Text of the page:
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Due to the inherent difficulty in observing individual preferences, especially for public ∗ with certainty. Following Romer et al. [20], we assume goods, the setter cannot know I33 the agenda amount under consideration also depends on a “setter-error” resulting from this imperfect information. We specify that a normally distributed error term, ε, shifts the agenda around the setter’s targeted level of investment: ∗ + ε, I A = υ · I33

(6)

where υ = 1 under competitive agenda setting, υ = θ under budget-maximizing agenda ∗ , and therefore I max , are functions of the income and setting and ε ∼ N(0, σε ). Since I33 33 tax share of the decisive voter as well as the community-level variables all shown in (5), the agenda amount under consideration by the setter in (6) is a function of these same variables, plus the setter-error, ε: (7) I A = υ · I ∗ Y33 , τ33 · p, K, R, D, N −γ , g + ε. The setter presents I A to voters as a take-it-or-leave-it proposal and the proposal passes if two-thirds of voters support it. Applying the simple rule that voters support a proposed bond issue only when it provides positive surplus for them individually, voter j ’s vote on a referendum agenda amount I A is described by the dichotomous variable: 1 if sj 0 if I A I max , A φj I A = 0 if sj < 0 if I > I max , where 1 indicates a ‘yes’ vote on the proposition and 0 indicates a ‘no’ vote. Noting that ∗ = I max − I ∗ · (θ − υ), the fraction of voters supporting a proposal and a linear υ · I33 33 33 approximation of that fraction can be written: %yes =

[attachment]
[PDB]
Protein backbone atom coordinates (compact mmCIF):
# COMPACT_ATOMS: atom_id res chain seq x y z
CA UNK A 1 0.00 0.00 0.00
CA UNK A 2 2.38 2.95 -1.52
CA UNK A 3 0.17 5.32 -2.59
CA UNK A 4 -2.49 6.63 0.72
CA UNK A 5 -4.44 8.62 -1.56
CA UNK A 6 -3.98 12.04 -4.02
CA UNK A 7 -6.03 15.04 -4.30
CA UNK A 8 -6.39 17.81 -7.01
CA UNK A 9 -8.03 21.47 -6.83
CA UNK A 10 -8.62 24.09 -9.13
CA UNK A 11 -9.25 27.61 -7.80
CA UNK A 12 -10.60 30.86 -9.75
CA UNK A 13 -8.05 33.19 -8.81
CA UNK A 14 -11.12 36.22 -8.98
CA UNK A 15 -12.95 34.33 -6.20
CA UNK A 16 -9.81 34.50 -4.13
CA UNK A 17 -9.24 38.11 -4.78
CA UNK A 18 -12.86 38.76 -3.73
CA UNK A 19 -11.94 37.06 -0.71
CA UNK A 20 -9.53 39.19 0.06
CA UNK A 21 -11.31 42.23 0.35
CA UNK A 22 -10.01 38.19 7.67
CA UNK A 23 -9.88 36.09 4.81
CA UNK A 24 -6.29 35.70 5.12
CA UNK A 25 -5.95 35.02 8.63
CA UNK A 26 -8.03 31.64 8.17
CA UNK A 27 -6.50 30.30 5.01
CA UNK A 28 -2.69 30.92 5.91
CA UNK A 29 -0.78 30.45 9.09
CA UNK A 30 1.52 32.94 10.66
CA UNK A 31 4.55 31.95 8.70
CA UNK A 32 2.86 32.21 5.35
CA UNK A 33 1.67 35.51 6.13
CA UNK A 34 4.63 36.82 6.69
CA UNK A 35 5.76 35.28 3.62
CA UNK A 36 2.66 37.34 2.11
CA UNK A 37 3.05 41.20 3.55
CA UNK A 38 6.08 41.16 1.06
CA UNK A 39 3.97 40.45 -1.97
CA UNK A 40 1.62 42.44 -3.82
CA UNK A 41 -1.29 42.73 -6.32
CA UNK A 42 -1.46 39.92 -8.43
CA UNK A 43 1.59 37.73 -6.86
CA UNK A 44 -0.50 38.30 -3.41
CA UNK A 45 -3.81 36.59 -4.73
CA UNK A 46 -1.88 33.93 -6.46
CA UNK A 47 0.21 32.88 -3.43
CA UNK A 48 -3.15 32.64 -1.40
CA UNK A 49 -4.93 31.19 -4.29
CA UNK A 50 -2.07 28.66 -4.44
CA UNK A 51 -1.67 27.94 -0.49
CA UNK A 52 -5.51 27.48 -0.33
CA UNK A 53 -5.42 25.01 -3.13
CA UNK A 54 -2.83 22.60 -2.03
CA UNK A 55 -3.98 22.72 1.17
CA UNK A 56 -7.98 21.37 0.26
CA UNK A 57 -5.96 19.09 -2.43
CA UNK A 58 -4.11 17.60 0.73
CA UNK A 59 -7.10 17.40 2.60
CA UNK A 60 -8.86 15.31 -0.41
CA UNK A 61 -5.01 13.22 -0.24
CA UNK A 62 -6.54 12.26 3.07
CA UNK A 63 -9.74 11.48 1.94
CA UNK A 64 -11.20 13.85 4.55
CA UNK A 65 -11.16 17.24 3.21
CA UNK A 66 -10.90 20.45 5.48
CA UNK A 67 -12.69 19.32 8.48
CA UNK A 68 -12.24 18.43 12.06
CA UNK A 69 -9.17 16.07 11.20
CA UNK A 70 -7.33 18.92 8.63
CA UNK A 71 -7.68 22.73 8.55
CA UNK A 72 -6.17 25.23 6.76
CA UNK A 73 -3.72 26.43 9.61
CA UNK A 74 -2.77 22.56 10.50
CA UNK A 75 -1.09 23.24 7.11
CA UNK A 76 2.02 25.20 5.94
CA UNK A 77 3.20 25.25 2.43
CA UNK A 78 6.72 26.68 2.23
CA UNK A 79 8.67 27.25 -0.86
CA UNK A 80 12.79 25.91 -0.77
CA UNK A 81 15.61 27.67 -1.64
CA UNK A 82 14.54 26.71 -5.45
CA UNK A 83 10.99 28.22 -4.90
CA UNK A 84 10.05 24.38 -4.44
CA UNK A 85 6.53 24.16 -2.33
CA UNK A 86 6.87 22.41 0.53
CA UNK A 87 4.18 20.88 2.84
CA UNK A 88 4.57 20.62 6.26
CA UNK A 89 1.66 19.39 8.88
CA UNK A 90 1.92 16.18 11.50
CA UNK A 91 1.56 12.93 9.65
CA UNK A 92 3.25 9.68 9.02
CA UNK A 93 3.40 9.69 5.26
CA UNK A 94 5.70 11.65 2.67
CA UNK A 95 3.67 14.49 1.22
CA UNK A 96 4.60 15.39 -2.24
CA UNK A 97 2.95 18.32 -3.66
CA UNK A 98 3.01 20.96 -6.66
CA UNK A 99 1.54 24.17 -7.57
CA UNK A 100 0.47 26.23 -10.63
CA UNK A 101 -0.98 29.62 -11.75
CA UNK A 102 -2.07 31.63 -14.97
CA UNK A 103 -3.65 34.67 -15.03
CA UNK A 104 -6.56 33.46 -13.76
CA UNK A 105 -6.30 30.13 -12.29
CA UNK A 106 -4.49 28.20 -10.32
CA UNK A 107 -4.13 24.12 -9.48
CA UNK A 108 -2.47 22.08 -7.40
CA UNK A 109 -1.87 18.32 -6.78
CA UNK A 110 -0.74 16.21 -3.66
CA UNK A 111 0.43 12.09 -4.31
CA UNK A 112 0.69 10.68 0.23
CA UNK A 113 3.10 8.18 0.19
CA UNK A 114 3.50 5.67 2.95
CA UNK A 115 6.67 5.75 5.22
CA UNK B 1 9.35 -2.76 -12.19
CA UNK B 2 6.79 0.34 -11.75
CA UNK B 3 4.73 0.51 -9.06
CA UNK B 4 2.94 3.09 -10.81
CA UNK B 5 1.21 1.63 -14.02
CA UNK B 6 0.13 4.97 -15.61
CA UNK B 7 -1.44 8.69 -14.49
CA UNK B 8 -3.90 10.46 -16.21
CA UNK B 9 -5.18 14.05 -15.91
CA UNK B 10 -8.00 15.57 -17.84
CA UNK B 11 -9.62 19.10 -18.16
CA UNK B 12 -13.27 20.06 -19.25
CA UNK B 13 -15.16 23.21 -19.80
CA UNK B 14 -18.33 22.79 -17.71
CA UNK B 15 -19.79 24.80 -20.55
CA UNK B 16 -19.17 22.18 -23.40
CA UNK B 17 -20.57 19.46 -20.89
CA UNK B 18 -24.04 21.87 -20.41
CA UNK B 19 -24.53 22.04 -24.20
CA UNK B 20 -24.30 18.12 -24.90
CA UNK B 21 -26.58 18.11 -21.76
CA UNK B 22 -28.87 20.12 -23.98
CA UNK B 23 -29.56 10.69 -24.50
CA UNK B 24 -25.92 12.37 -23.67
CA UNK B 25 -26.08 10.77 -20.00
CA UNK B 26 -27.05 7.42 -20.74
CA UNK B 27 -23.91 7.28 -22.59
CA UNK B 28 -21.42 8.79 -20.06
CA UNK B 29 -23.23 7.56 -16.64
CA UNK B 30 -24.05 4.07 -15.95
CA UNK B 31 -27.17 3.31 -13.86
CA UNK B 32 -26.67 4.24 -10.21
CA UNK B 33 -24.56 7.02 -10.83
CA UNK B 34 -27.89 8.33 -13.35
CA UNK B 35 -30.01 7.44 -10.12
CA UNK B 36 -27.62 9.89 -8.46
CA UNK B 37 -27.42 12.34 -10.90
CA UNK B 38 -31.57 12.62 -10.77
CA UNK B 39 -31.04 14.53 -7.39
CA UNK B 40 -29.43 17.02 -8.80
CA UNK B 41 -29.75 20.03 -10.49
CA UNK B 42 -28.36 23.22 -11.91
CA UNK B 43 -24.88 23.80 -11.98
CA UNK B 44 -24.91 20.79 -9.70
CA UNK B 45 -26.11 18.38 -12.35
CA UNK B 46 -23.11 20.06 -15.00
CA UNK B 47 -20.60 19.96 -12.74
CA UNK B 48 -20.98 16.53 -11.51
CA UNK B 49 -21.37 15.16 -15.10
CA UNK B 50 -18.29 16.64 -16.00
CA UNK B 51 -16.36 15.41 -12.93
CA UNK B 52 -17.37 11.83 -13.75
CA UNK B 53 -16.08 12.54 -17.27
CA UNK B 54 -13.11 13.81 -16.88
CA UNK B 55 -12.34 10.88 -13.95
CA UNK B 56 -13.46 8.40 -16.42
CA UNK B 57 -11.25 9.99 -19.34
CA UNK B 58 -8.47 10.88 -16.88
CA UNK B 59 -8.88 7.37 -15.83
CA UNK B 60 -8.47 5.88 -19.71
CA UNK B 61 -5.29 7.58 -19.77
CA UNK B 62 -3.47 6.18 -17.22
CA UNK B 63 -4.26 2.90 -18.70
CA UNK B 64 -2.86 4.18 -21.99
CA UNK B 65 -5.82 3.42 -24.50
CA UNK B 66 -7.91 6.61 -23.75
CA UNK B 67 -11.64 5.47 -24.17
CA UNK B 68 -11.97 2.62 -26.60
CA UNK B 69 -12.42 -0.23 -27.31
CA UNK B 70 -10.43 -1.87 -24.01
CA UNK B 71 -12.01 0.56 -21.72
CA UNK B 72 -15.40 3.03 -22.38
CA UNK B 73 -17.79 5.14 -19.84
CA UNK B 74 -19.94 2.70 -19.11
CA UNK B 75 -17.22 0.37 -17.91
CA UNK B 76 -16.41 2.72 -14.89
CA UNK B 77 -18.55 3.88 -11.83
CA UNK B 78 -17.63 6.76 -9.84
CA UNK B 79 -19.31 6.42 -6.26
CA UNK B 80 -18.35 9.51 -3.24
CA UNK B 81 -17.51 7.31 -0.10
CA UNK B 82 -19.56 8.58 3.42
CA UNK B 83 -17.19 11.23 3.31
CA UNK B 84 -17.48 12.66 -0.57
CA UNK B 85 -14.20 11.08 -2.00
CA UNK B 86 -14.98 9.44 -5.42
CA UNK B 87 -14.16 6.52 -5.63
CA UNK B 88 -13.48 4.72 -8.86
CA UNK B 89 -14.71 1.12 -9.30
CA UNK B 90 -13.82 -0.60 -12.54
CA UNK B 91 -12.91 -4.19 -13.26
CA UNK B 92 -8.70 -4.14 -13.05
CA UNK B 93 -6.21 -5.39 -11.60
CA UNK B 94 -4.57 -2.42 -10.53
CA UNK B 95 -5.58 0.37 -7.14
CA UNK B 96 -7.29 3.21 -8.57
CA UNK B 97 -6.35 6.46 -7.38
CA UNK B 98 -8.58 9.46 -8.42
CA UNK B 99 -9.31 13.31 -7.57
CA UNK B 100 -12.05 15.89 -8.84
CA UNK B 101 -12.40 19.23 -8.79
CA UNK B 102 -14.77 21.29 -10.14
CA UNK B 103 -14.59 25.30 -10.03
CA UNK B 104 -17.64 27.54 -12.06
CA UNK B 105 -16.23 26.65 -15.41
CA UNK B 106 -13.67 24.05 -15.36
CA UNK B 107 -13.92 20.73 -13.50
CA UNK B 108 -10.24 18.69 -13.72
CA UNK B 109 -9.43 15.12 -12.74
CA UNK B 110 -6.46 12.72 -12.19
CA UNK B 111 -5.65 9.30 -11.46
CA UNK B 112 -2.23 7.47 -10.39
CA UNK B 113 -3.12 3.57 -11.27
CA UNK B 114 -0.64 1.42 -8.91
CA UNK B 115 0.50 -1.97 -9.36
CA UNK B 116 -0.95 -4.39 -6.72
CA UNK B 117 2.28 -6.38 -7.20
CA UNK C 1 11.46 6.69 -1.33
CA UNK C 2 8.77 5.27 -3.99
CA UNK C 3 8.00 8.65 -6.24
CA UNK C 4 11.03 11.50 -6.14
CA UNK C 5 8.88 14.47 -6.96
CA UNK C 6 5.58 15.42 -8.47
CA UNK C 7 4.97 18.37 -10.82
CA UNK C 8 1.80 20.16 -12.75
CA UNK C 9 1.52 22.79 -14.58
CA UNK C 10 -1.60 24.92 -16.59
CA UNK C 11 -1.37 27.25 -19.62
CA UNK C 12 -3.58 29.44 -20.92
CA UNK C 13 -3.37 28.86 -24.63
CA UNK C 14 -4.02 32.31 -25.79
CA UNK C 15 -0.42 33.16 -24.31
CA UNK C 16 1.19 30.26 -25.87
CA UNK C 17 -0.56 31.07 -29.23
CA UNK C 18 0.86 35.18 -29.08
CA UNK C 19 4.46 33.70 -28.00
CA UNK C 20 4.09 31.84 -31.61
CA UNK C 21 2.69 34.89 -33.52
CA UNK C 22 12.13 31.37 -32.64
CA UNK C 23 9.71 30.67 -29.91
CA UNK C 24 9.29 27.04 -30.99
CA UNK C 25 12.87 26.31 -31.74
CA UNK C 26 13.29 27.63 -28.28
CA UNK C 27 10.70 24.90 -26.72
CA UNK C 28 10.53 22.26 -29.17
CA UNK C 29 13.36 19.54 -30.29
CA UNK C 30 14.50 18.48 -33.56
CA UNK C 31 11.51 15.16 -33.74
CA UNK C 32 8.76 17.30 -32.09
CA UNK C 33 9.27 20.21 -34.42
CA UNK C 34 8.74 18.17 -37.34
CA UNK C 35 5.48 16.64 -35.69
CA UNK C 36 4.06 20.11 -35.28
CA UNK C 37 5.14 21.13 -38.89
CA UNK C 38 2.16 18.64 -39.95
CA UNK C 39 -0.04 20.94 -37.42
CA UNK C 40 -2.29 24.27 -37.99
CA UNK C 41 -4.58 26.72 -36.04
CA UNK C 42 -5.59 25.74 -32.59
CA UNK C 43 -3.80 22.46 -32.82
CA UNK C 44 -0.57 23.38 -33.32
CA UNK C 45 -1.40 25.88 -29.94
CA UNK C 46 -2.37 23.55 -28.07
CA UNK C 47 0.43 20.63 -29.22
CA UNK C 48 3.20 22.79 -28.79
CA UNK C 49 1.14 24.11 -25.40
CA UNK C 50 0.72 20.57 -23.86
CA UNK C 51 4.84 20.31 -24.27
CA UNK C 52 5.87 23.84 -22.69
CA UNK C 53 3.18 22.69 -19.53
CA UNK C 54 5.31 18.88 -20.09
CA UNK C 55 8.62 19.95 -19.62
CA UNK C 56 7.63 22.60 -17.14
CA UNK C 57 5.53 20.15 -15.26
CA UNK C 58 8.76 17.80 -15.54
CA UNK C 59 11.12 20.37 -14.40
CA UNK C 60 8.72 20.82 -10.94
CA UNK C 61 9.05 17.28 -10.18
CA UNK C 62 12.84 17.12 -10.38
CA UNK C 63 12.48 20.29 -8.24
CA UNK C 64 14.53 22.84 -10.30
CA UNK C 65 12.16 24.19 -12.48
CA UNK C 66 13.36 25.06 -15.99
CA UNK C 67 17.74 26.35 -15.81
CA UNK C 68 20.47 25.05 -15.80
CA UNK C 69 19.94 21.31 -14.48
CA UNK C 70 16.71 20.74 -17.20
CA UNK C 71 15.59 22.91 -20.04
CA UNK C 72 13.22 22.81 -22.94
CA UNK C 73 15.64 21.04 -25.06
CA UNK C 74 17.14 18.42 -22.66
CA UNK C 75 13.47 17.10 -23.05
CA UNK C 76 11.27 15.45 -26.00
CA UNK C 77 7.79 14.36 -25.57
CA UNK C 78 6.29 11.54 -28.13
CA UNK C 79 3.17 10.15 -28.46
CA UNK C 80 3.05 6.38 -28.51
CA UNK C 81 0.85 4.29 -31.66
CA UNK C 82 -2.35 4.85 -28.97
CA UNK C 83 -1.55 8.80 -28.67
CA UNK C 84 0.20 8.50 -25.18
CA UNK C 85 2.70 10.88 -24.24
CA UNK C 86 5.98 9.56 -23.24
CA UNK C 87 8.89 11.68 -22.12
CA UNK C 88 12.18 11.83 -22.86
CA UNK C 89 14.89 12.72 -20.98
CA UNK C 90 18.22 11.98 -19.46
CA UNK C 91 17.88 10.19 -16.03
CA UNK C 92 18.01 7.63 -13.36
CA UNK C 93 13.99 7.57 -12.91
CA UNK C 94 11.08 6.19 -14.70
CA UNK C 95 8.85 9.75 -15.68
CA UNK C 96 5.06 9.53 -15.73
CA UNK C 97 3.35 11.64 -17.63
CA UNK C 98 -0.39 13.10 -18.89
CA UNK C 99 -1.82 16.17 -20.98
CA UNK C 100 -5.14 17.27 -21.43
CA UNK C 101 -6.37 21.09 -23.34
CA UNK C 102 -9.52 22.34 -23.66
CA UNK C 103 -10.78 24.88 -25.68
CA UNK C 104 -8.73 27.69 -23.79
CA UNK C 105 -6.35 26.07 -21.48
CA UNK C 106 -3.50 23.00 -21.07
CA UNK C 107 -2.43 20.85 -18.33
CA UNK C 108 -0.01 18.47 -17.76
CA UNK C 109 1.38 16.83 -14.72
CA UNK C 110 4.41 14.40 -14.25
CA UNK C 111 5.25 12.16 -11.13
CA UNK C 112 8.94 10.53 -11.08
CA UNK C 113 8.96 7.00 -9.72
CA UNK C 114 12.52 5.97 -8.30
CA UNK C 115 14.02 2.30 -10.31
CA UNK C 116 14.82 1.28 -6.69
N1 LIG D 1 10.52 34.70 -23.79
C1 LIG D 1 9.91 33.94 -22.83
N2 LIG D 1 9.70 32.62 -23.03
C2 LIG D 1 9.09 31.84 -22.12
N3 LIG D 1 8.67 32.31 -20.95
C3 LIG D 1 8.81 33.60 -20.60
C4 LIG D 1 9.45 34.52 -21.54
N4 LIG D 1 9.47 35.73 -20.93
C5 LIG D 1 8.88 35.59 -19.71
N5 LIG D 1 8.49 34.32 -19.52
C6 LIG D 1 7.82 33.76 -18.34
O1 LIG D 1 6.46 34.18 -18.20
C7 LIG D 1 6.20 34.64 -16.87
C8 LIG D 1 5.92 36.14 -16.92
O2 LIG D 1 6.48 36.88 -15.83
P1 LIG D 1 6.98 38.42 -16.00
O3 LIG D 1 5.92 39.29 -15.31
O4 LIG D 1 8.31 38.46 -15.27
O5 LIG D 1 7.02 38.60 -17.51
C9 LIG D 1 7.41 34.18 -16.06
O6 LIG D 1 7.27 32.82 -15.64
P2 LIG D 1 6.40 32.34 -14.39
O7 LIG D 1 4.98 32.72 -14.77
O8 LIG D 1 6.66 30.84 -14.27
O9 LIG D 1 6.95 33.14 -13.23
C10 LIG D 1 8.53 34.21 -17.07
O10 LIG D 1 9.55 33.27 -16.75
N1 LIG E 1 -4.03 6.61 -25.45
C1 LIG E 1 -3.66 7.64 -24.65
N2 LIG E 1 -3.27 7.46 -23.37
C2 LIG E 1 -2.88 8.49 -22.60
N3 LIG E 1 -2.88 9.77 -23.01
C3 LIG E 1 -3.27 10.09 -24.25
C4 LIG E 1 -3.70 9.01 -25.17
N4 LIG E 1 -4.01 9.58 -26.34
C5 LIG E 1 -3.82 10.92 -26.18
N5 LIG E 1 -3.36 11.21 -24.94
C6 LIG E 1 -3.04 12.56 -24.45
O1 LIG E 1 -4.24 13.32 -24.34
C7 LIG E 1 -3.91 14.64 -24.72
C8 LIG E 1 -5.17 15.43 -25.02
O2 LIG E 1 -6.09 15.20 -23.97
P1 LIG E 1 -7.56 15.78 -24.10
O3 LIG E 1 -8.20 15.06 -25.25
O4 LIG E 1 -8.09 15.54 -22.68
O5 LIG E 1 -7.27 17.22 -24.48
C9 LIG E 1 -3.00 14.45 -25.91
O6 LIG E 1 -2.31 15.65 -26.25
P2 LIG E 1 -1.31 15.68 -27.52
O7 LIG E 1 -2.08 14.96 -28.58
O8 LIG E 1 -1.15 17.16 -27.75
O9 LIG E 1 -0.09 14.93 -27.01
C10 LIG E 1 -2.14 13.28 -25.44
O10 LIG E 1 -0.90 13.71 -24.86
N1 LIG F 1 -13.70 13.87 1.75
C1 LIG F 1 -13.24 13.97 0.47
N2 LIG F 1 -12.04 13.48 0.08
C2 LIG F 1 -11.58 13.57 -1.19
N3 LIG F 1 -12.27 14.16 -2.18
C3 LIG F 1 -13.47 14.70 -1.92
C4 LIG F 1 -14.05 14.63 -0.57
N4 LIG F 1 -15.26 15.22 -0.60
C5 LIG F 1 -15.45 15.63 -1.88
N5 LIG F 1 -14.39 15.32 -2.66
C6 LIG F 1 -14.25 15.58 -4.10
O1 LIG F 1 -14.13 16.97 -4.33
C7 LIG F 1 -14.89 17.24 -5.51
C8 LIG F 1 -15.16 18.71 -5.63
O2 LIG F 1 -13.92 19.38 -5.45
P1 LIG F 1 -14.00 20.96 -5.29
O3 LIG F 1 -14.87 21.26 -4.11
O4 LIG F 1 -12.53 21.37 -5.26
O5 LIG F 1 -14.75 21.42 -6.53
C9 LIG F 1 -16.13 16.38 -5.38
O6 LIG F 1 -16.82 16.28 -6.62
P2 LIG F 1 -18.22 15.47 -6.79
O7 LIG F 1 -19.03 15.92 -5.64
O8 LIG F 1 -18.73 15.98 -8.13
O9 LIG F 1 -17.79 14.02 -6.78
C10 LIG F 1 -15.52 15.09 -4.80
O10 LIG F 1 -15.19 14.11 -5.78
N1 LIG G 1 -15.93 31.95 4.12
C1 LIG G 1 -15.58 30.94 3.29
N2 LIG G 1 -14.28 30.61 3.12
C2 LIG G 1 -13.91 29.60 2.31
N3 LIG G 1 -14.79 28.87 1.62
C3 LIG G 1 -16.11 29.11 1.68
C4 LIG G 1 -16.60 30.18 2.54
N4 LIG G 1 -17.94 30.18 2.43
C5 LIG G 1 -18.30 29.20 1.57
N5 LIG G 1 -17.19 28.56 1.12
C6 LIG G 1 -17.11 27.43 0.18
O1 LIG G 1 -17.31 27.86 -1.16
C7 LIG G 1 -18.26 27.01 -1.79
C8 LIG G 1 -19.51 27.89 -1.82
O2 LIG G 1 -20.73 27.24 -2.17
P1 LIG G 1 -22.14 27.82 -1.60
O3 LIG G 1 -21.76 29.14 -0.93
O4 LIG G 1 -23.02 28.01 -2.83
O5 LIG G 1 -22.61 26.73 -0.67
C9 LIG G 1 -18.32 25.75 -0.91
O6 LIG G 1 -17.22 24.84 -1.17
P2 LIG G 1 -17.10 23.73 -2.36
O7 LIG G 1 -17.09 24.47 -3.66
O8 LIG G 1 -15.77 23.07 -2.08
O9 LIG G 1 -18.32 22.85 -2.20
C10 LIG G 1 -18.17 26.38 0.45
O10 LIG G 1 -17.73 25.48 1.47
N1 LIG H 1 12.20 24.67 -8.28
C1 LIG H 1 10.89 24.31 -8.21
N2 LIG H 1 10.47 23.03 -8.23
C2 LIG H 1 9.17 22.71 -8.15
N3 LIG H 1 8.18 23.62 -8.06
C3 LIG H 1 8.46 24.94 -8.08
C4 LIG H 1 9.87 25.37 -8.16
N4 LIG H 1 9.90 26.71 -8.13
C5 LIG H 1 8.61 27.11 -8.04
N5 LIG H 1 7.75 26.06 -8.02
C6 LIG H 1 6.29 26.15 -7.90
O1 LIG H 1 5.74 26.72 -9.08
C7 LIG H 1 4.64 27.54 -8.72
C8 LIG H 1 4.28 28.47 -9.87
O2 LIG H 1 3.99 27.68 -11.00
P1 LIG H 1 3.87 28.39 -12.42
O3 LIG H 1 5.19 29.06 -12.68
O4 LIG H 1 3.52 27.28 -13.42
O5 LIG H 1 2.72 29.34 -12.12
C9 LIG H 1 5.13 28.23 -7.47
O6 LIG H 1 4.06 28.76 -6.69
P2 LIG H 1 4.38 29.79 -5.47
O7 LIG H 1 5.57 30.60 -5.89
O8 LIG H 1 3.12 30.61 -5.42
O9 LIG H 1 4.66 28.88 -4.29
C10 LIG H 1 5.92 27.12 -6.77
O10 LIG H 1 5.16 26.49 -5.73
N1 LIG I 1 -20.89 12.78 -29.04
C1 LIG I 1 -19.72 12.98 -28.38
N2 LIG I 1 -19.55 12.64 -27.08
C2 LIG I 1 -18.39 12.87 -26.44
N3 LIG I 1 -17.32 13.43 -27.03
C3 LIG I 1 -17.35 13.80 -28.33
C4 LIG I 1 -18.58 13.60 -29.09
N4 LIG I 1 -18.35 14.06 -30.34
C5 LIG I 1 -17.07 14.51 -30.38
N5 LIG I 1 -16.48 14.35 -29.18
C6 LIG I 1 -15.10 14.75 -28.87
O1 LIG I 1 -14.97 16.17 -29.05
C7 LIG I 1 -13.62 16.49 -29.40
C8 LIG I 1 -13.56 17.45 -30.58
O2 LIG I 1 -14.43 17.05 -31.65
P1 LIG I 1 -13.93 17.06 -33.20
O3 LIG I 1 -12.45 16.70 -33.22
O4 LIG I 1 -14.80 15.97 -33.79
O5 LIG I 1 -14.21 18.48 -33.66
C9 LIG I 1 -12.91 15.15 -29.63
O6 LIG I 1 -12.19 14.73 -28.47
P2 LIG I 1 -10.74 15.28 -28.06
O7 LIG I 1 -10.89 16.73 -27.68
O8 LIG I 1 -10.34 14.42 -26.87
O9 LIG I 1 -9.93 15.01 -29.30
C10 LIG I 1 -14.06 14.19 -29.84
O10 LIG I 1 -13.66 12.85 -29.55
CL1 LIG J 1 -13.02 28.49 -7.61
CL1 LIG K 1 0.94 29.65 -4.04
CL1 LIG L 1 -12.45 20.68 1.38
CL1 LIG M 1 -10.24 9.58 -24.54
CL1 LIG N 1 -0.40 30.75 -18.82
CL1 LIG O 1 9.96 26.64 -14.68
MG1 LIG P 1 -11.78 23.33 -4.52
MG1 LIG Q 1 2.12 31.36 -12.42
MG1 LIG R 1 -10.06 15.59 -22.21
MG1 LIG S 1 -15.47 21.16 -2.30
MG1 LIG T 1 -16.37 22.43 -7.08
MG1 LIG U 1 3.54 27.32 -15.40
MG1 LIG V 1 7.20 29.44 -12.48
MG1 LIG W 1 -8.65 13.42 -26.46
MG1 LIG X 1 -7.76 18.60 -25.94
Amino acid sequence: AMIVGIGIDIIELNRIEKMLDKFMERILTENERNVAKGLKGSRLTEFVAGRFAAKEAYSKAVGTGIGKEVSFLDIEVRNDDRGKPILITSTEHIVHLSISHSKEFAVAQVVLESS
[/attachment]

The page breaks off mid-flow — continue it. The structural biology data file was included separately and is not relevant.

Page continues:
J 2 1 ∗ ∗ φj υ · I33 +ε ∼ · (θ − υ) + κε. = − κ · I33 J 3

(8)

j =1

The first term in this linear approximation derives from the identity J 1 max 2 φj I33 ≡ . J 3 j =1

The second term represents the effect of the competitive agenda amount on the vote outcome that arises when υ equals one. Finally, ∗ ) 1 ∂ φj (υ · I33 <0 κ≡ J ∂I ∗ on the proportion of captures the marginal effect of changes in the agenda around υ · I33 ‘yes’ votes. With budget-maximizing agenda setting υ = θ and the linear approximation above simplifies to %yes ∼ = 2/3 + κε. Thus, even though the agenda itself (I A ) depends critically on the characteristics of the decisive voter and on the community-level variables detailed in (7), with budget-maximizing agenda setting the vote outcome is independent of these variables as long as ε is determined by an independent process. Taking this a step further, if budget-maximizing agenda-setters had perfect information about voter preferences (ε = 0),